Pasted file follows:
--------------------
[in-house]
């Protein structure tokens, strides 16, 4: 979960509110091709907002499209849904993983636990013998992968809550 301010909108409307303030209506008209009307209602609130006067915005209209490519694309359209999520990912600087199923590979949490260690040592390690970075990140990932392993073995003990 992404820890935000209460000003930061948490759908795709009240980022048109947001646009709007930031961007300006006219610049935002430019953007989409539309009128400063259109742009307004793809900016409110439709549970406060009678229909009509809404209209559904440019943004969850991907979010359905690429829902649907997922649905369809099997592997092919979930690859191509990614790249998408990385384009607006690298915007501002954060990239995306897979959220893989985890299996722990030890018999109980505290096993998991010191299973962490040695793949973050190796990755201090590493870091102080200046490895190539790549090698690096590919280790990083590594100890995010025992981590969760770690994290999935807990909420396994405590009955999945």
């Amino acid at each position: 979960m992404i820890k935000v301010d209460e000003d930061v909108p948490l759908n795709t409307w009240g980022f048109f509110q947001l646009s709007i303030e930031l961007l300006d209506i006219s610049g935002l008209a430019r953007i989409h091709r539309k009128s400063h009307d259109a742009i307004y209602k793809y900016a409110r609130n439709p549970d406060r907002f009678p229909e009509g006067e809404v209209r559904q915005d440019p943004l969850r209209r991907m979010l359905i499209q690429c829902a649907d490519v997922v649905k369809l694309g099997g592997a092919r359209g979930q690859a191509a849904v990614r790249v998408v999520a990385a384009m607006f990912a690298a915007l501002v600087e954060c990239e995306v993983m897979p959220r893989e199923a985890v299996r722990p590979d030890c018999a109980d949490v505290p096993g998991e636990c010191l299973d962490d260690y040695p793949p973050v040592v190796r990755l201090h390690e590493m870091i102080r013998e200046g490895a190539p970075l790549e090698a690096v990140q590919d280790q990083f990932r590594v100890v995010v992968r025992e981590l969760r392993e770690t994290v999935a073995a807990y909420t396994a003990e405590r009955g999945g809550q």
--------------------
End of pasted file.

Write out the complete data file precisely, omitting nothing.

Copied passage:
[in-house]
């Protein structure tokens, strides 16, 4: 979960509110091709907002499209849904993983636990013998992968809550 301010909108409307303030209506008209009307209602609130006067915005209209490519694309359209999520990912600087199923590979949490260690040592390690970075990140990932392993073995003990 992404820890935000209460000003930061948490759908795709009240980022048109947001646009709007930031961007300006006219610049935002430019953007989409539309009128400063259109742009307004793809900016409110439709549970406060009678229909009509809404209209559904440019943004969850991907979010359905690429829902649907997922649905369809099997592997092919979930690859191509990614790249998408990385384009607006690298915007501002954060990239995306897979959220893989985890299996722990030890018999109980505290096993998991010191299973962490040695793949973050190796990755201090590493870091102080200046490895190539790549090698690096590919280790990083590594100890995010025992981590969760770690994290999935807990909420396994405590009955999945």
């Amino acid at each position: 979960m992404i820890k935000v301010d209460e000003d930061v909108p948490l759908n795709t409307w009240g980022f048109f509110q947001l646009s709007i303030e930031l961007l300006d209506i006219s610049g935002l008209a430019r953007i989409h091709r539309k009128s400063h009307d259109a742009i307004y209602k793809y900016a409110r609130n439709p549970d406060r907002f009678p229909e009509g006067e809404v209209r559904q915005d440019p943004l969850r209209r991907m979010l359905i499209q690429c829902a649907d490519v997922v649905k369809l694309g099997g592997a092919r359209g979930q690859a191509a849904v990614r790249v998408v999520a990385a384009m607006f990912a690298a915007l501002v600087e954060c990239e995306v993983m897979p959220r893989e199923a985890v299996r722990p590979d030890c018999a109980d949490v505290p096993g998991e636990c010191l299973d962490d260690y040695p793949p973050v040592v190796r990755l201090h390690e590493m870091i102080r013998e200046g490895a190539p970075l790549e090698a690096v990140q590919d280790q990083f990932r590594v100890v995010v992968r025992e981590l969760r392993e770690t994290v999935a073995a807990y909420t396994a003990e405590r009955g999945g809550q």